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I want to improve my development environment and now I'm thinking about using a versioning system in the future. The problem is that I haven't much experience with versioning systems (a bit with Perforce). What Versioning Systems for Website Development are available for free?

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A versioning system for what - the server-side code? The HTML code? – Pekka 웃 Nov 5 '11 at 12:37
@Pekka Primary for my HTML, CSS and PHP files. – cberg Nov 5 '11 at 12:49
up vote 14 down vote accepted

Any of the modern version control systems can be used for web development. The choice of which system to use is basically just personal preference, OS choice / integration and the tools you like to use.

I'm using Subversion, with VisualSVN on the server side and TortoiseSVN on the client. I like how it's integrated with Windows Explorer. Others that are gaining a lot of traction lately are Git and Mercurial. I think these three are the most widely used today but there are a lot more.

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My personal vote would be for Git, but all would work just fine. – Toby Nov 5 '11 at 19:58
Another for git. Git is great, even for small, local development.. It stays out of your way and is easy to use. – laebshade Nov 6 '11 at 2:28
Using svn within Eclipse with the subclipse plugin. Works well. – hornetbzz Nov 6 '11 at 11:38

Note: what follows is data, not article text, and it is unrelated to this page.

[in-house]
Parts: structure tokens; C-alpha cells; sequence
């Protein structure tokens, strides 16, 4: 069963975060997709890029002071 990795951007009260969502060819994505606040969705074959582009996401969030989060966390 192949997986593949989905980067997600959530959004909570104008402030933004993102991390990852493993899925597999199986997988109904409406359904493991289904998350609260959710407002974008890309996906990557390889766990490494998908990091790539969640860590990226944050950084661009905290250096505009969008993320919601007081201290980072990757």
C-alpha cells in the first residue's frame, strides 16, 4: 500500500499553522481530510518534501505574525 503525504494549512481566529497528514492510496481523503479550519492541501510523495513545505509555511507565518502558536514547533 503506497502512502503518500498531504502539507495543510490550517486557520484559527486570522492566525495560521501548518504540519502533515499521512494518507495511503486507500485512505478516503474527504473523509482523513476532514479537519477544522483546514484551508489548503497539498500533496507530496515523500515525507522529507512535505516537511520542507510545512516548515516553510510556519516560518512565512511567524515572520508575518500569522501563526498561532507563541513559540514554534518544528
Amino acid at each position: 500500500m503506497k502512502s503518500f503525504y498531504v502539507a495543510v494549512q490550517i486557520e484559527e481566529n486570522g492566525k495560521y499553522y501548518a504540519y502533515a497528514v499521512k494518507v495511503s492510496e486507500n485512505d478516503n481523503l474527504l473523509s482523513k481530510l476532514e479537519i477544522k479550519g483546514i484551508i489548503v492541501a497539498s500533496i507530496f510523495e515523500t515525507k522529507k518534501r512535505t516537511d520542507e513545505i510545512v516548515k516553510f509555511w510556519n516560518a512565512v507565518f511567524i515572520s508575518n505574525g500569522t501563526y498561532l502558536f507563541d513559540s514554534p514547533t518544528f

Wikipedia, predictably, has a large comparison of revision control software, but the main thing it comes down to is whether you want to always use a centralised repository (either on your development computer or a server), or to be able to commit changes while not in contact with your main repository.

The benefit of the second option, using distributed revision control is that if you normally check your work into a server, but are out on a plane or otherwise without an Internet connection, you can still commit changes to your local copy of the repository, and the software can merge with the other repository (or several others) when you next get a chance.

The main centralised systems are CVS (older) and Subversion (abbreviated SVN), while the big players in open-source decentralised revision control are Git, Mercurial (also abbreviated as the chemical symbol for mercury, Hg), and, more recently, Bazaar (similarly, BZR).

For many of these, there is a Windows GUI integration named "Tortoise<X>" where <X> is the software name.

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